MIAMI (CBSMiami) – There is the NBA, the WNBA and there is also the NWBA, the National Wheelchair Basketball Association, one of the oldest disabled sports organizations in the world.

The South Florida team, the Miami Heat Wheels, practices three times a week during the season at Gwen Cherry Park in Northwest Miami-Dade.

READ MORE: Bob Dole, World War II Veteran, Senator & Presidential Nominee, Has Died At 98

Shooting guard Julio Mendez is a fierce player with smooth moves.

“When I come here, my mind is to get better and help my team out. I love the team, the shooting the friendship among the team,” said Mendez.

Mendez has been using a wheelchair his whole life.

He found the team in 2011 and has been taking a bus an hour each way to get here ever since.

It is worth the effort, he admitted, he would “do anything to come here.”

Alex Puga is a new player. He was always an athlete, is a two-time cancer survivor, and due to other injuries, he uses a walker now.

He was looking for a sport to stay active in and found this to be rewarding and challenging.

“I didn’t think it was going to be easy, but wow. the adjustment is the physicality of it,” said Puga.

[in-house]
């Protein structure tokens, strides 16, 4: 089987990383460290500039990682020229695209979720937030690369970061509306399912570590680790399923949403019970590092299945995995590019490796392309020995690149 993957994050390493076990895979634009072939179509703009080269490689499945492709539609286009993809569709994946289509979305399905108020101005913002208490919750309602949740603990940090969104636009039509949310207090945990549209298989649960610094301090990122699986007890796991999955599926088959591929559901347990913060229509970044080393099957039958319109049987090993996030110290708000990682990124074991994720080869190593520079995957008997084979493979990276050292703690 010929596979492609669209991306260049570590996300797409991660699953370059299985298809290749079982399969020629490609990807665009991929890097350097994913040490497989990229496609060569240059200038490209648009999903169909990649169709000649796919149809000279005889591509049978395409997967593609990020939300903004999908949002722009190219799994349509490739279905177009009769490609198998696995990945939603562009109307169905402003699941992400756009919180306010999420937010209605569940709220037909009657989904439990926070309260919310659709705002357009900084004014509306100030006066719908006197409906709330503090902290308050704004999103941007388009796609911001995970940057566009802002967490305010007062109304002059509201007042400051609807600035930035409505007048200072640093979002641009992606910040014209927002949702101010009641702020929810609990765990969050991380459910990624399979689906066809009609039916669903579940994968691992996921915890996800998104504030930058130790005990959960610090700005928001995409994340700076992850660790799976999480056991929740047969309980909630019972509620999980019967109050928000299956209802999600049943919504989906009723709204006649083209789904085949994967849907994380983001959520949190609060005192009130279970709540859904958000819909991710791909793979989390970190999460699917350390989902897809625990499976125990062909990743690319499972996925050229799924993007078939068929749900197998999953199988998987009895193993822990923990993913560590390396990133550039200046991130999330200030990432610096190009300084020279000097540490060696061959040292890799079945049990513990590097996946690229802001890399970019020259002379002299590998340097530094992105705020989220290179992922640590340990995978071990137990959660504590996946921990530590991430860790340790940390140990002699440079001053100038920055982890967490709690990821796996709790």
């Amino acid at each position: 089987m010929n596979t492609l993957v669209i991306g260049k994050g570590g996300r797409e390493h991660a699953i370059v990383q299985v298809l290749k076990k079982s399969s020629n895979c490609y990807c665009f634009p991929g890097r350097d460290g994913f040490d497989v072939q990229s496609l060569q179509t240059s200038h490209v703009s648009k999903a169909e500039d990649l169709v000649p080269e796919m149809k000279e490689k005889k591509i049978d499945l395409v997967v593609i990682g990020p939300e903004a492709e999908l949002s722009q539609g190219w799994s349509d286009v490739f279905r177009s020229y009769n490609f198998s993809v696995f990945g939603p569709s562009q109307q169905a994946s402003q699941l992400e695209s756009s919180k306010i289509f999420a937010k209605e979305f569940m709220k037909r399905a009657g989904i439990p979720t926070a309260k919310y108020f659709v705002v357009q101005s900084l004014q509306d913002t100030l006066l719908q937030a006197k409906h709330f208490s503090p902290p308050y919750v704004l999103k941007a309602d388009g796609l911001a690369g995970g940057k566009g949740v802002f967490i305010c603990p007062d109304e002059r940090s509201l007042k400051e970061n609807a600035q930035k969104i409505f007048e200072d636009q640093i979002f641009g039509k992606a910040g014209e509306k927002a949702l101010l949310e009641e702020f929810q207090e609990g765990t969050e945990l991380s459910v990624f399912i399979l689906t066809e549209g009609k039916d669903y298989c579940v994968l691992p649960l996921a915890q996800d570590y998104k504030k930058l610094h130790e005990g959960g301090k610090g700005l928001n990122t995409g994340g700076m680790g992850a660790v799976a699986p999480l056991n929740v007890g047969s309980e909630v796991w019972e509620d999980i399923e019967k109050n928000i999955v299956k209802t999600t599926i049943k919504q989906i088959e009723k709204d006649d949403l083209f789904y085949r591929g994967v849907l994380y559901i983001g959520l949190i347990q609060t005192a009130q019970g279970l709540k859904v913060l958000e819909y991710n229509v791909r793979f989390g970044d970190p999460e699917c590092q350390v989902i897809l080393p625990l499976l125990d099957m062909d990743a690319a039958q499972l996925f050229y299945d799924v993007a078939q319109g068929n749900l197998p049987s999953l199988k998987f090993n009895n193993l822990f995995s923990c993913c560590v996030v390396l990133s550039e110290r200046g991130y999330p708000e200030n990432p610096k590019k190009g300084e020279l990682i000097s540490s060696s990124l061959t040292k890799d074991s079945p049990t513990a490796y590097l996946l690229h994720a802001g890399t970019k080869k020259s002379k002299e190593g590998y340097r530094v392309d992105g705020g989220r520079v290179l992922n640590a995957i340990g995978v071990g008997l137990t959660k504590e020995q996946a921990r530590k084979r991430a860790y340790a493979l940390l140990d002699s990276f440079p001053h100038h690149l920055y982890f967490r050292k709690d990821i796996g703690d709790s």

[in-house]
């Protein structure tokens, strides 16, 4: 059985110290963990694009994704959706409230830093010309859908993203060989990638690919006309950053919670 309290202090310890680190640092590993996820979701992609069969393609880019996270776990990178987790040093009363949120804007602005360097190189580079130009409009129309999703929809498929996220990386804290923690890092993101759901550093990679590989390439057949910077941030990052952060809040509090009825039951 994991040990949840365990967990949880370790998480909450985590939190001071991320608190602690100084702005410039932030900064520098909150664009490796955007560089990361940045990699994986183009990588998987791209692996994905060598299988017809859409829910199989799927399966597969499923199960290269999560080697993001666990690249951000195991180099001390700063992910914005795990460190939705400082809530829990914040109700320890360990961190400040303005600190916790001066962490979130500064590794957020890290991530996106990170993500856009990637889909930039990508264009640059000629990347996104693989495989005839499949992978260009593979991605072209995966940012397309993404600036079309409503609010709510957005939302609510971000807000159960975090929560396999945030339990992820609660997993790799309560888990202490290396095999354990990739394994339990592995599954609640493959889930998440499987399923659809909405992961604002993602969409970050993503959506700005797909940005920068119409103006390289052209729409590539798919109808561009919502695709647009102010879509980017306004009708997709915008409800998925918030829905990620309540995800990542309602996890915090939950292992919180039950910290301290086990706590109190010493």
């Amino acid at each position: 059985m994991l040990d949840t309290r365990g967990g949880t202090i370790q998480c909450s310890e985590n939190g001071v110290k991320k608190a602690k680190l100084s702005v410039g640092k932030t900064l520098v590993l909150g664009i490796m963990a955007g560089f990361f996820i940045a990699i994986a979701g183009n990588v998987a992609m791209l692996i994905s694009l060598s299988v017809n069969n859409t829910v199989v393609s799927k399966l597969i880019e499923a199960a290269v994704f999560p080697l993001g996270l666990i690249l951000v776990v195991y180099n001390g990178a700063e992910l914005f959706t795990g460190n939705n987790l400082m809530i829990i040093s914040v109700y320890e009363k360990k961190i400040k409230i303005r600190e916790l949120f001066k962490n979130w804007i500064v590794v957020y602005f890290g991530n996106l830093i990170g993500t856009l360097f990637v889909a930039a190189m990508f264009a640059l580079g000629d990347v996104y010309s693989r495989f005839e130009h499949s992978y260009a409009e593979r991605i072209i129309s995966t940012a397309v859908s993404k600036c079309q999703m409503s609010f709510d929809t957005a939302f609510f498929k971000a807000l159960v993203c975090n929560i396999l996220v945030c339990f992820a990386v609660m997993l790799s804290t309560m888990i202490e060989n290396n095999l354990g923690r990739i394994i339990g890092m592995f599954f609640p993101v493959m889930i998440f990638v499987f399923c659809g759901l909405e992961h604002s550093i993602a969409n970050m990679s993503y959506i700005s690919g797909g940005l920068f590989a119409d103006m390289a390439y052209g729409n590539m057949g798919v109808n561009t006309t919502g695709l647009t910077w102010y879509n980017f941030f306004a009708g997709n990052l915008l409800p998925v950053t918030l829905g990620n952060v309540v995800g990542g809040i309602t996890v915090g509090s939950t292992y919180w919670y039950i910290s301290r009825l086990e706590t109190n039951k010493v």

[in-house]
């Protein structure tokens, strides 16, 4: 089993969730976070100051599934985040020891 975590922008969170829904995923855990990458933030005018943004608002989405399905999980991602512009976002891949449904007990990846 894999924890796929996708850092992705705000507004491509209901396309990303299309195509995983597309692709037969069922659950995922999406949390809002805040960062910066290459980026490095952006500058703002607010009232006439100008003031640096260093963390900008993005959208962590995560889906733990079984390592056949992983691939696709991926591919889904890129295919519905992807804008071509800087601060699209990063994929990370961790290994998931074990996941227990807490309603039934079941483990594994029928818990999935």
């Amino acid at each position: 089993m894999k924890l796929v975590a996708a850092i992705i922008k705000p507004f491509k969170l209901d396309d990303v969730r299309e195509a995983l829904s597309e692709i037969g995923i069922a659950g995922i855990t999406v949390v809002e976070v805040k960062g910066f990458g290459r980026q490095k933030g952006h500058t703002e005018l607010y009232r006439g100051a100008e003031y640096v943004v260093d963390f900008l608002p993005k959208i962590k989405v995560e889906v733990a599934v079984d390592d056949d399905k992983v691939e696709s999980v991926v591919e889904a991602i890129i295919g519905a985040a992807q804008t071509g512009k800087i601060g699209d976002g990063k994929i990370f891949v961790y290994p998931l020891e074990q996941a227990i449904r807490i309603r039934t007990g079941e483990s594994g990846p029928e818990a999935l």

The team is managed by the Miami Dade Parks disability program which provides the facility and the coach, Randall Flagler.

READ MORE: Banksy 'Charlie Brown' Sells For $4 Million, While Child Prodigy Thrills Crowd With His Artwork

“It started out as a recreational team that went on to win the championship in 2015 for division three and then moved up to division one, and we’ve competed there since,” said Flagler.

This competitive team is diverse in every way, and for each of them, it is about more than the wins.

Israeli Air Force veteran Miki Erez supports the team along with his wife, making shirts and organizing food.

“For me, it’s a way of life – I go to the gym, I work out every day, and I come here to the training that we have,” said Erez.

“I like to be part of the team, and if I can help with something I’m always happy with that.”

Another lifelong athlete, Jervens Casimir, lost his leg to cancer five years ago.

Casimir shared how important your peers and your mindset are.

“These are like my brothers, after you lose a limb or anything sometimes, it’s hard when you have people convincing me, you can’t do the things you did before… you can.”

This is just one of the activities for all abilities offered by the parks department.

MORE NEWS: Miami Weather: A Warmer, More Humid Sunday

For more info visit here.

Eliott Rodriguez